‘Courting candles’ still burn at Empire Mine’s blacksmith shop
Special to The Union
The tale of the courting candle is a favorite with those who visit Empire Mine’s historic blacksmith shop.
That’s especially when the tale is told by one of their lady blacksmiths, Marilyn Sakowicz.
“In the same way that every romance is unique,” she explained as her forge blazed, “so is every handcrafted courting candle we make here.”
Made of mild steel, in round or square material, they can range in height from six to 10 inches.
“In the 1800s, when a young man expressed an interest in a young lady, her father could monitor the time they spent together with a courting candle,” she revealed.
“By raising or lowering the candle — depending on how well the parents liked the suitor — the girl’s father could limit or extend their courting time,” she said. “Meanwhile, he would watch from a nearby vantage point.
“Courting candles were used in many parts of the world — rather like an alarm clock for romance,” Sakowicz added.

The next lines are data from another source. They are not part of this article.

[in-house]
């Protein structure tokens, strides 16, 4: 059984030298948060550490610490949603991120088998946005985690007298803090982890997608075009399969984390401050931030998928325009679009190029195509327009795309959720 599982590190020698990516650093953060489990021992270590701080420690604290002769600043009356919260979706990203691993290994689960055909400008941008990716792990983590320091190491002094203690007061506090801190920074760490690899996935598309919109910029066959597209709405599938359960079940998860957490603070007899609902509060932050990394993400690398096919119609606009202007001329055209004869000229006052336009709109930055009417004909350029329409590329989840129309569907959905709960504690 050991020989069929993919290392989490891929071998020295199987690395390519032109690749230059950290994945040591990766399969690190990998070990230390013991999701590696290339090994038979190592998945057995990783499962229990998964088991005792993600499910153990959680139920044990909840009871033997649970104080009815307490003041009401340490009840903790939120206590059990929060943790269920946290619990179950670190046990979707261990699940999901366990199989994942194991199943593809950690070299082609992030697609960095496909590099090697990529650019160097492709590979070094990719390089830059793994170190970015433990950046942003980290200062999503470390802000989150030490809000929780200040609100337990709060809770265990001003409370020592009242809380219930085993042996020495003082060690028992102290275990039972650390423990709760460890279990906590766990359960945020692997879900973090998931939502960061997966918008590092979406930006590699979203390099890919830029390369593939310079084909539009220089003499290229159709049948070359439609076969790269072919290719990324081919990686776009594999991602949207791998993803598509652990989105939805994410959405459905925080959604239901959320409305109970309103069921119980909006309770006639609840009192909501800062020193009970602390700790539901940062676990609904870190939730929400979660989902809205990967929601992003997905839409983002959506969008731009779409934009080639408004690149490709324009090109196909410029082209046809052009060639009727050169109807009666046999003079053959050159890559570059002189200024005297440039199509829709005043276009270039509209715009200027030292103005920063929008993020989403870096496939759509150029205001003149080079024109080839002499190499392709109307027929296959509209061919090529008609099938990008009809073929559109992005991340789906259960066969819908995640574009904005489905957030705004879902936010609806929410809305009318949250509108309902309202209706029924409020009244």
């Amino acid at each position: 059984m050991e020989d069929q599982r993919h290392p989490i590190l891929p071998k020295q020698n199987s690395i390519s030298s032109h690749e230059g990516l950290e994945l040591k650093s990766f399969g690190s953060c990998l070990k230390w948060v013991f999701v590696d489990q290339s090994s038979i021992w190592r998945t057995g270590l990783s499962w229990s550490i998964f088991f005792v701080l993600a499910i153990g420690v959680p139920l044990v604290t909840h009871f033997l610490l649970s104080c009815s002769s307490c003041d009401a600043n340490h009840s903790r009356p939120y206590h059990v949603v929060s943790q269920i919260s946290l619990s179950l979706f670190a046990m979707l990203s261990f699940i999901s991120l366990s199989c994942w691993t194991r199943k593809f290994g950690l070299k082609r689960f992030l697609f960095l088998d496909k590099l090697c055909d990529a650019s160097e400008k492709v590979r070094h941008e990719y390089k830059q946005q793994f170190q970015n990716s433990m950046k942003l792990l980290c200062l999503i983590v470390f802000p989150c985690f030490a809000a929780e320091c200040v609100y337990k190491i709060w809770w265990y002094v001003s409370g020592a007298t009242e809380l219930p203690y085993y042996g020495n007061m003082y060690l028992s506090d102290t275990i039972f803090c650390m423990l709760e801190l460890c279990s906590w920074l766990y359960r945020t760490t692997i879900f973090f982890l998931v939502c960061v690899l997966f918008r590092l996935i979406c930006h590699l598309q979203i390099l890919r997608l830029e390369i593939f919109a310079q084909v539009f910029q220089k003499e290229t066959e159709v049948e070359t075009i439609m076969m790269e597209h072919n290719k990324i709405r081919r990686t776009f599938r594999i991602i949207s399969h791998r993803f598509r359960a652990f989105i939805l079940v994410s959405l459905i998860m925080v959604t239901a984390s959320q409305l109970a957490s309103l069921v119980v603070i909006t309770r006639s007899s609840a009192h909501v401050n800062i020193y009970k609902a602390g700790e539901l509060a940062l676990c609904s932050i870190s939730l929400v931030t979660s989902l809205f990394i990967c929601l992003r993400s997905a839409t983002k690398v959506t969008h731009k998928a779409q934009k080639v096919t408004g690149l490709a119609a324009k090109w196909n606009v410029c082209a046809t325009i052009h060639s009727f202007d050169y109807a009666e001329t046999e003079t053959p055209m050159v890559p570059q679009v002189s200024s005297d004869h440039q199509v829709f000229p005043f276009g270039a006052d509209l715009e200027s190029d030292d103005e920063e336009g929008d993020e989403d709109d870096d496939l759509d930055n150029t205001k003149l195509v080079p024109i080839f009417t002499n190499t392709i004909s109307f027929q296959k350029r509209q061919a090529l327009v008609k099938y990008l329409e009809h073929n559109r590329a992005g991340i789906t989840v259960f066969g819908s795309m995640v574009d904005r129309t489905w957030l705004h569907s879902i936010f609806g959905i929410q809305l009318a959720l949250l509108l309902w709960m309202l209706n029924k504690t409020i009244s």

While times have changed, the courting candle continues to spark people’s interest, especially near Valentine’s Day, which is coming up in two weeks on Feb. 14.
Sakowicz has been a blacksmith at Empire Mine for more than 10 years.
Of the 50 or so volunteer “smiths,” she is one of five women who devote their time and talent.
When asked what attracted her, she explained that when she took the State Parks docent training all those years ago, she was keen to get involved — but wasn’t sure exactly how.
“It was a fluke,” she recalled. “Another of the trainees, Lianne Werner, asked me how I wanted to volunteer — and, at that point, I didn’t know.
“She encouraged me to work in the blacksmith shop with her — and learn the skills together,” she added. “I’m really glad I said yes.
“We all have so much fun working together,” she said. “There’s both camaraderie and humorous rivalry between the guys and the gals.
“The men may be able to strike metal harder than we women — but that doesn’t mean we’re not just as sharp when it comes to quick-witted banter.”
Besides her blacksmith talents, she is also a school tour guide who makes Empire’s golden past live again for some of the over 3,000 students who visit the park each year.
While the courting candles may be seen in the blacksmith shop, they are sold in limited quantities in the park’s gift shop.
They make unusual Valentine’s gifts — especially for those with a passion for history.
For more details, phone the Visitor Center on (530) 273-8522 or visit http://www.empiremine.org. Empire Mine State Historic Park is located in Grass Valley.
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